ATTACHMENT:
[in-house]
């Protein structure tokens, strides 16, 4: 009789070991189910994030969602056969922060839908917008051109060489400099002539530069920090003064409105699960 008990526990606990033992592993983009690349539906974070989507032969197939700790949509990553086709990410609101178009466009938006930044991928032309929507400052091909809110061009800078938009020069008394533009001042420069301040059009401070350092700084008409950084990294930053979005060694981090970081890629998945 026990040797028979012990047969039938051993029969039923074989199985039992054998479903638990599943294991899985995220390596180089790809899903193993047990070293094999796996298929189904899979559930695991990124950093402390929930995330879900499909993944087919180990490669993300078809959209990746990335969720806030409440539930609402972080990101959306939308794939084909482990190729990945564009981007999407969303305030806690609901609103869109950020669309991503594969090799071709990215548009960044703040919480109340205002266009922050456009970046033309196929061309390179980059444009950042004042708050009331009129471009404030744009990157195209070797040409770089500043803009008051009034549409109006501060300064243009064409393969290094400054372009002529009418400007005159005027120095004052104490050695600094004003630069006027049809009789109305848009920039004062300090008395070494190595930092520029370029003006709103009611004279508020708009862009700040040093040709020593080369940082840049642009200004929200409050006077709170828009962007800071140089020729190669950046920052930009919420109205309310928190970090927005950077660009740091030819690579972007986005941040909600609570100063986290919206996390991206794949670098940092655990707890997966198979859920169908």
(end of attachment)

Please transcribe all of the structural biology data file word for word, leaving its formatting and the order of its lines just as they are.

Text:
[in-house]
């Protein structure tokens, strides 16, 4: 009789070991189910994030969602056969922060839908917008051109060489400099002539530069920090003064409105699960 008990526990606990033992592993983009690349539906974070989507032969197939700790949509990553086709990410609101178009466009938006930044991928032309929507400052091909809110061009800078938009020069008394533009001042420069301040059009401070350092700084008409950084990294930053979005060694981090970081890629998945 026990040797028979012990047969039938051993029969039923074989199985039992054998479903638990599943294991899985995220390596180089790809899903193993047990070293094999796996298929189904899979559930695991990124950093402390929930995330879900499909993944087919180990490669993300078809959209990746990335969720806030409440539930609402972080990101959306939308794939084909482990190729990945564009981007999407969303305030806690609901609103869109950020669309991503594969090799071709990215548009960044703040919480109340205002266009922050456009970046033309196929061309390179980059444009950042004042708050009331009129471009404030744009990157195209070797040409770089500043803009008051009034549409109006501060300064243009064409393969290094400054372009002529009418400007005159005027120095004052104490050695600094004003630069006027049809009789109305848009920039004062300090008395070494190595930092520029370029003006709103009611004279508020708009862009700040040093040709020593080369940082840049642009200004929200409050006077709170828009962007800071140089020729190669950046920052930009919420109205309310928190970090927005950077660009740091030819690579972007986005941040909600609570100063986290919206996390991206794949670098940092655990707890997966198979859920169908």